written by Matthew Reed

Word processing was one of the most important applications for early microcomputers. WordStar, introduced in 1979 by MicroPro International, became the best selling word processor soon after it was introduced. According to the market research firm InfoCorp, WordStar was the most popular word processor in 1984 with 24% of the worldwide market1.

WordStar advertisement

Advertisement for WordStar from the April 1979 issue of BYTE

MicroPro sold versions of WordStar for CP/M (including Apple II CP/M) and MS-DOS. Many people bought a CP/M add-on for the TRS‑80, such as the Omikron Mapper, just to run WordStar.


WordStar was written by John Robbins Barnaby (usually referred to as Rob Barnaby) with assistance from Jim Fox. MicroPro began shipping the first version of WordStar in mid-19792.

Here is the announcement from a MicroPro advertisement introducing WordStar (then billed as WORD-STAR) in the April 1979 issue of BYTE:

Here it is! The most complete, totally integrated, word processing system software you’ve ever seen on a microcomputer. WORD-STAR really shines in ease of use, with its unique dynamically activated menu scheme that allows typists to become word processing operators in minutes instead of weeks. For only $495, your 8080/8085/Z-80 with any CRT device becomes a word processing system with the features of a Lanier, Wang, Vydec, Xerox, etc, for far less cost.

WordStar for Model I CP/M

The WordStar installer allowed users to customize the program for almost all types of CP/M computers. But MicroPro also sold versions customized for specific systems. Two of these were for the Microsoft’s Z-80 SoftCard CP/M add-on for the Apple II and for the TRS‑80 Model I running CP/M.

WordStar for Model I CP/M required the installation of a CP/M add-on and wouldn’t work under TRSDOS, NEWDOS, or any other non-CP/M Model I operating system. The various TRS‑80 CP/M add-ons, such as the Omikron Mapper and the Holmes VID-80, used this version.

The TRS‑80 Model II and Model 4 could both run CP/M natively. Users of these machines could run the standard CP/M version of WordStar. Montezuma Micro CP/M was a popular way to run WordStar on the Model 4.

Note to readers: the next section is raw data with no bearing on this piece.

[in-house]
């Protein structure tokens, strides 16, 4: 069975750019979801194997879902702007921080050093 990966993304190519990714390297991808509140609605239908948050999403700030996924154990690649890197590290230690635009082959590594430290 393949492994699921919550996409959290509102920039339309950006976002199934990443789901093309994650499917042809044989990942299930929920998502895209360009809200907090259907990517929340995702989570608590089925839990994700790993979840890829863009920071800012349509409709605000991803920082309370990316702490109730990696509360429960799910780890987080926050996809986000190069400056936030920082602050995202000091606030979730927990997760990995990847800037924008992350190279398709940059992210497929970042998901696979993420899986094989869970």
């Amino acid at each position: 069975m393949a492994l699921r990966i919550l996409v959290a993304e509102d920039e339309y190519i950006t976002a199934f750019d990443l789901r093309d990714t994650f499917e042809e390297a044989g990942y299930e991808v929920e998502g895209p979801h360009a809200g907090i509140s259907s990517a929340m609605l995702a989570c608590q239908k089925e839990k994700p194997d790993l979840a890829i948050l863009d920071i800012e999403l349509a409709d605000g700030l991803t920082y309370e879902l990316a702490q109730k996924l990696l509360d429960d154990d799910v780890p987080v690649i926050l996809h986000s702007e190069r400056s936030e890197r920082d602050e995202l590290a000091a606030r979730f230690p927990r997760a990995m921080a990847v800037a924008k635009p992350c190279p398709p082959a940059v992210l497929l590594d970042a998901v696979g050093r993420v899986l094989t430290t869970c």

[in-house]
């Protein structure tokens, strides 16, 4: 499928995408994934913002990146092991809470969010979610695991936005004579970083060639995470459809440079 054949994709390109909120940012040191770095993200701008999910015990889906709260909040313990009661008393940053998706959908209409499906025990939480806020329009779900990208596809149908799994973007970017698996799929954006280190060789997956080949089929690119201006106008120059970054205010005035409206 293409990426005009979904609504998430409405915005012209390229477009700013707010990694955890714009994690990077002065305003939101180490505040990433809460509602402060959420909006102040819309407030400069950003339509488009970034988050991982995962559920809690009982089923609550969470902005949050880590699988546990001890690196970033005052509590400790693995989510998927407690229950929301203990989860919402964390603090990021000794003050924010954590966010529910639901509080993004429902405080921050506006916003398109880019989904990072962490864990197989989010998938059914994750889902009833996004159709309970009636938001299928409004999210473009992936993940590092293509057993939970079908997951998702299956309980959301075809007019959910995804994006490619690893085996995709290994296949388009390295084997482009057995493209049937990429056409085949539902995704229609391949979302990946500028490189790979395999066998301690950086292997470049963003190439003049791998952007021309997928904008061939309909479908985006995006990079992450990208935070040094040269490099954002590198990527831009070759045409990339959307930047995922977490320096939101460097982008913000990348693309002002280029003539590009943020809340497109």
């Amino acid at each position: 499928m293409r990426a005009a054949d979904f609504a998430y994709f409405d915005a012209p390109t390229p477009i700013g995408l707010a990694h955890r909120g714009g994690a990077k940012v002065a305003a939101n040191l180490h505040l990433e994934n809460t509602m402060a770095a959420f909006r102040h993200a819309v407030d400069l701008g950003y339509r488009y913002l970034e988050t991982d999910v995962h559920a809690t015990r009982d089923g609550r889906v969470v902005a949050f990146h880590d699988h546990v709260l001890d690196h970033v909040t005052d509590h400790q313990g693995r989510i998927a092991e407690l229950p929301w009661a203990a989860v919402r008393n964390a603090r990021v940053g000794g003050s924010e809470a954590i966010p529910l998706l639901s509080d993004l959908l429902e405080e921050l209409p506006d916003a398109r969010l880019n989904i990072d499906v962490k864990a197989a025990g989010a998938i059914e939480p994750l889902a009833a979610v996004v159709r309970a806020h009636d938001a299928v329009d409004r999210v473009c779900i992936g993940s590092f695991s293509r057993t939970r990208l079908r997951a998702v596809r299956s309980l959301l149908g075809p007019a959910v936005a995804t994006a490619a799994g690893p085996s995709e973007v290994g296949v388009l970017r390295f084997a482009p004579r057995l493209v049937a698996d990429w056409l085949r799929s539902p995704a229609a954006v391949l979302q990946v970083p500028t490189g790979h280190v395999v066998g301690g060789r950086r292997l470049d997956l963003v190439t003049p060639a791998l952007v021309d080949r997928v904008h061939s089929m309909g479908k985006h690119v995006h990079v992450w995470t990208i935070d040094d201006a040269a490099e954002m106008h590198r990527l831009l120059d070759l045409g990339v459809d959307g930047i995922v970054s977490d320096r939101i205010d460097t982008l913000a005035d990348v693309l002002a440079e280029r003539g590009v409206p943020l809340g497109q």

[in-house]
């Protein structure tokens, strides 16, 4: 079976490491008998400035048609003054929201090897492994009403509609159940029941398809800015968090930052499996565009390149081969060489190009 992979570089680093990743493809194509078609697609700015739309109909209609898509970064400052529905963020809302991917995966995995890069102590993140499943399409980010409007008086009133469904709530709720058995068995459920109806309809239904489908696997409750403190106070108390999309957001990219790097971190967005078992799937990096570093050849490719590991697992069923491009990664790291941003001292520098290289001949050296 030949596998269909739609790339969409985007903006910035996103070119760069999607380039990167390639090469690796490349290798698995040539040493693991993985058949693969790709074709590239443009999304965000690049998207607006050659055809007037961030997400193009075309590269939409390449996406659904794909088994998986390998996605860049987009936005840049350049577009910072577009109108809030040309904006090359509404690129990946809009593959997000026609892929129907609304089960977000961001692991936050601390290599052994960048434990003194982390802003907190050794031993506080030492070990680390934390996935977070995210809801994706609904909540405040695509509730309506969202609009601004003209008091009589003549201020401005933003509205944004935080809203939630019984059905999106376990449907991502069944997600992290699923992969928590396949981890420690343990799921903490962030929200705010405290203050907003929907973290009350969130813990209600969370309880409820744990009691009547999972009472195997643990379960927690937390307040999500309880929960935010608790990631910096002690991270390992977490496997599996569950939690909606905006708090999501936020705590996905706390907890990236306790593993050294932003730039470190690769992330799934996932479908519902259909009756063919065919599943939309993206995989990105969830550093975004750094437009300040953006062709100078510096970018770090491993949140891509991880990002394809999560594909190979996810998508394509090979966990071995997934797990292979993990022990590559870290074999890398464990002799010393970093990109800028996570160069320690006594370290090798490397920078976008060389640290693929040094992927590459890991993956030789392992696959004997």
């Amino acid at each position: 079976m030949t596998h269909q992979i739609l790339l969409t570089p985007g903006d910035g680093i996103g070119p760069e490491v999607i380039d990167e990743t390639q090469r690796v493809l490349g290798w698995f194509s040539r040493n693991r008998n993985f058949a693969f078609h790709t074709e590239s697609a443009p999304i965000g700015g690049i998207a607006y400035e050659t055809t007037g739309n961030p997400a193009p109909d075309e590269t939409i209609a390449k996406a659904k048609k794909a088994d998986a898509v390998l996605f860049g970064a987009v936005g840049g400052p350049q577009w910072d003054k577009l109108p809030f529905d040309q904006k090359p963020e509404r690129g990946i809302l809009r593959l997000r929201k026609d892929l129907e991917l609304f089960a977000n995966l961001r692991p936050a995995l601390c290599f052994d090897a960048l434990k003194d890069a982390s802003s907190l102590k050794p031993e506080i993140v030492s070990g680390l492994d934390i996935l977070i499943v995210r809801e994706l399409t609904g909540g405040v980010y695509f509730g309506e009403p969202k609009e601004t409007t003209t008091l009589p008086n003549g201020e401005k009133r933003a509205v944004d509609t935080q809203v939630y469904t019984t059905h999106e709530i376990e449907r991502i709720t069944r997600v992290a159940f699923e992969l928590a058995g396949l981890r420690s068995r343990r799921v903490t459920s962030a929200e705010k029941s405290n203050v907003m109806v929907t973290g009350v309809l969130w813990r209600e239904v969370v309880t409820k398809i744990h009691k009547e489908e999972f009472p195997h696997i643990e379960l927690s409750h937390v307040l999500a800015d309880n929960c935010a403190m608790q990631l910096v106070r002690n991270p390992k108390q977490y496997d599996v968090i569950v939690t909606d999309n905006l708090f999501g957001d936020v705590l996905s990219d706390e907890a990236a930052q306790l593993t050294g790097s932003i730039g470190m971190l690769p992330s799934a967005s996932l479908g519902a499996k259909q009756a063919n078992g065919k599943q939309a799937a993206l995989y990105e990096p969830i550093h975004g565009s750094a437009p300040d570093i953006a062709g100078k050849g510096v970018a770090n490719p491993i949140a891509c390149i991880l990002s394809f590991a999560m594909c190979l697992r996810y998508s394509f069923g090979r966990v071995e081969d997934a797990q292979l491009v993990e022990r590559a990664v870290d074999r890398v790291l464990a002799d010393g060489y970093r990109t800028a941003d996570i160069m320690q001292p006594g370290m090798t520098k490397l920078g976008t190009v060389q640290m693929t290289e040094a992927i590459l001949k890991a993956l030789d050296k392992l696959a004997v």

WordStar for the TRS-80 advertisement

Advertisement for WordStar for the TRS‑80 from the December 1983 issue of 80 Micro

WordStar for the TRS‑80

Several articles from 1980 refer to an upcoming Model I TRSDOS version of WordStar. One writer even mentions using a beta version. But if this Model I TRSDOS WordStar was ever developed, it was never released.

In 1983, MicroPro finally released a version of WordStar for the TRS‑80. Distributed exclusively by Logical Systems, WordStar 3.0 cost $395.00 (after an introductory price of $249.00 that ended on December 1, 1983). It ran on the TRS‑80 Model I, Model III, Model 4 (in Model III mode), and the Lobo MAX‑80 under MAXDOS. The WordStar installer had options for LDOS, DOSPLUS, and NEWDOS/80.

Here is an introduction from the April 1983 issue of The LDOS Quarterly:

WordStar is probably the most popular and most widely used word processing software in the world. Of course, WordStar has, to this point, never been available for the TRS‑80 Model I or III user except under CP/M. Well, the wait is over. MicroPro, (the authors of WordStar), and LSI have now put together the ultimate in word processing packages for the TRS‑80 Model I and III. WordStar is now available on smal-LDOS from both LSI and from MICROPRO. The package is provided on the LSI smal-LDOS operating system and will run on all LDOS 5.1.3 implementations, hard disk or floppy.

(smal-LDOS was a stripped down version of LDOS used for program distribution.)

WordStar was a CP/M program and was designed around CP/M. The TRS‑80 version of WordStar dealt with that by converting all CP/M calls to their LDOS equivalents, essentially pretending to WordStar that CP/M was actually running. This meant that WordStar itself didn’t need to be modified from the official version. It also meant that WordStar behaved as though it were running in a CP/M environment. For example, filenames used the CP/M style such as A:FILENAME.EXT instead of the expected TRSDOS style FILENAME/EXT:0.

The TRS‑80 version of WordStar could use the LDOS keyboard driver and spooler. Although it would run on the Model 4, it didn’t make any use of the Model 4 features such as a larger screen and more memory.

Despite its success on other platforms, WordStar for the TRS‑80 never caught on. It probably didn’t help that the TRS‑80 market had an unusual number of powerful word processors. Programs such as LeScript, Allwrite!, and Lazy Writer were as powerful, or in some cases more powerful, than WordStar. Logical Systems discontinued the TRS‑80 version of WordStar in 1984. WordStar 4.0, released in 1987, was the last version to support CP/M.

  1. Scripsit was the number three word processor with 13% of the global market. 
  2. For some reason, many sources give wildly varying dates for the introduction of WordStar. They range from September 1979 all the way back to 1976! 
Categories: Word Processors


Bradley R Kuss says:

I first came across WordStar on a user built machine running CPM in 1983 or so. When I bought my 1st Model 4 I bought a CPM operating system specifically to run WordStar in addition to DOS Plus 4 where I ran Allwrite. In 1987 I purchased the IBM version of WordStar and used it at the company I worked for to make my reports for the word processor ladies to convert the files into WordPerfect (which I, grudgingly, learned to use very proficiently and taught other people the tricks of that program). But I continued to use WordStar at home because of some of its unique editing capabilities. For me WordStar is the best TEXT EDITOR EVER FOR ANY PROGRAMMING LANGUAGE. PERIOD. END OF STORY. SIGN OFF ALL OTHER EDITORS.

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